Once again, I’m getting a signal from the universe to talk about a topic, in this case, Fukushima. First, Elaine Meinel Supkis is ranting about Fukushima again. Then one of my students asked if she could talk about Fukushima for her presentation this semester. Finally, I watched this video and read the accompanying articles for Overnight News Digest: Science Saturday (Science of Relationships) on Daily Kos. The third anniversary of the tsunami may be next month, but it looks like the time to write about this ongoing story is now.
KPBS: Fukushima Fallout: San Diego State Researchers Monitoring Sea Kelp For Radiation Exposure
San Diego State University researchers will be joining in a new program to monitor one of the most vulnerable areas of the marine environment — kelp beds — for radioactive isotopes.Also read the accompanying article and SDSU Professor Helps Test California Kelp For Radiation Exposure From Fukushima Disaster. The following comes from the first link.
Now San Diego State University researchers will be joining in a new program to monitor one of the most vulnerable areas of the marine environment —kelp beds — for radioactive isotopes.From the second link, Edwards thinks that the answer for the kelp beds along the U.S. Pacific coast and the people on land near them will probably be no.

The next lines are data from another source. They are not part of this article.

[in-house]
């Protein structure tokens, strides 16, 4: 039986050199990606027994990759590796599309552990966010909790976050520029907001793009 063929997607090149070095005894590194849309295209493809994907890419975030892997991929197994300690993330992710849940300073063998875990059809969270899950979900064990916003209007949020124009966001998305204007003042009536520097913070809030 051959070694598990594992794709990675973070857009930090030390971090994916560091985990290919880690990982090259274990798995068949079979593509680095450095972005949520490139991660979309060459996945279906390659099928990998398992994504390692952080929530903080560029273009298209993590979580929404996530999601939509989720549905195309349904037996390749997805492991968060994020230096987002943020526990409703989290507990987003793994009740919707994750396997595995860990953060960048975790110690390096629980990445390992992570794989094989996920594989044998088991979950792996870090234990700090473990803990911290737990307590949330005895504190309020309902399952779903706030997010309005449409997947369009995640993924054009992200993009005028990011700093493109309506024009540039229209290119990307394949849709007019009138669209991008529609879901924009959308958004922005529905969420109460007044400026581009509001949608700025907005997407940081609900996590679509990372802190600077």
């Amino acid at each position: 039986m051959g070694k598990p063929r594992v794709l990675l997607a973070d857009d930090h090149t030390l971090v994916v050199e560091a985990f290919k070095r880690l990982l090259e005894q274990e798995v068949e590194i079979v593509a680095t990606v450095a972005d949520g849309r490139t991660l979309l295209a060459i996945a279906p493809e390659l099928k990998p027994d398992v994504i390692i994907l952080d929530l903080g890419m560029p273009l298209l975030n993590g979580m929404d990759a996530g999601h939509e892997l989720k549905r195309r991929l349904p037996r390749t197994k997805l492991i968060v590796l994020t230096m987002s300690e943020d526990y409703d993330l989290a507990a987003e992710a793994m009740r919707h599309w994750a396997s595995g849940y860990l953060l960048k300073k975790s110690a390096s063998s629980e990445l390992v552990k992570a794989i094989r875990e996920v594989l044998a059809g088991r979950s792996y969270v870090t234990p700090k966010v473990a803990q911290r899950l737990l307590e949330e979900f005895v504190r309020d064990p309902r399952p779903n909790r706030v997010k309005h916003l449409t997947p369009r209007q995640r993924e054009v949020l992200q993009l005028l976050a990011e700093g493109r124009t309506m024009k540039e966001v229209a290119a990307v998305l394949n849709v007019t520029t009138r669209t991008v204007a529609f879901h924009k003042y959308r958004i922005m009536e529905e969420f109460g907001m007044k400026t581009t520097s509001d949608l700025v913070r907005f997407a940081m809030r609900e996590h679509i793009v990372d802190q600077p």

"The root reason for this study is there's a nuclear disaster and the waters around Fukushima are heavily contaminated," said Matthew Edwards, professor of biology at SDSU, who is part of the research team, "...we know there's a major impact there (Japan)...the question becomes: Is it going to impact other ecosystems?"
Q. My understanding is that you doubt if radiation is detected, it will pose a public health threat. Why is that?I’d post Professor Farnsworth, but I’m not that optimistic. Just the same, this news is another good example of three things that I teach my students: Everything is connected to everything else; There is no away; and There is no free lunch.
A. It's not that I doubt it will be detected. Our levels of detection are quite good with the instruments we have. However, by the time the waters reach our coast they've traveled great distances and it's been some time. And as water travels across the ocean it dilutes greatly.
Q. There's some confusion over "detectable" amounts of radiation and "harmful" amounts. If they're not harmful, or of concern, would there still come a point where they could affect the food chain?
A. At the levels we're talking about right now, I don't believe so.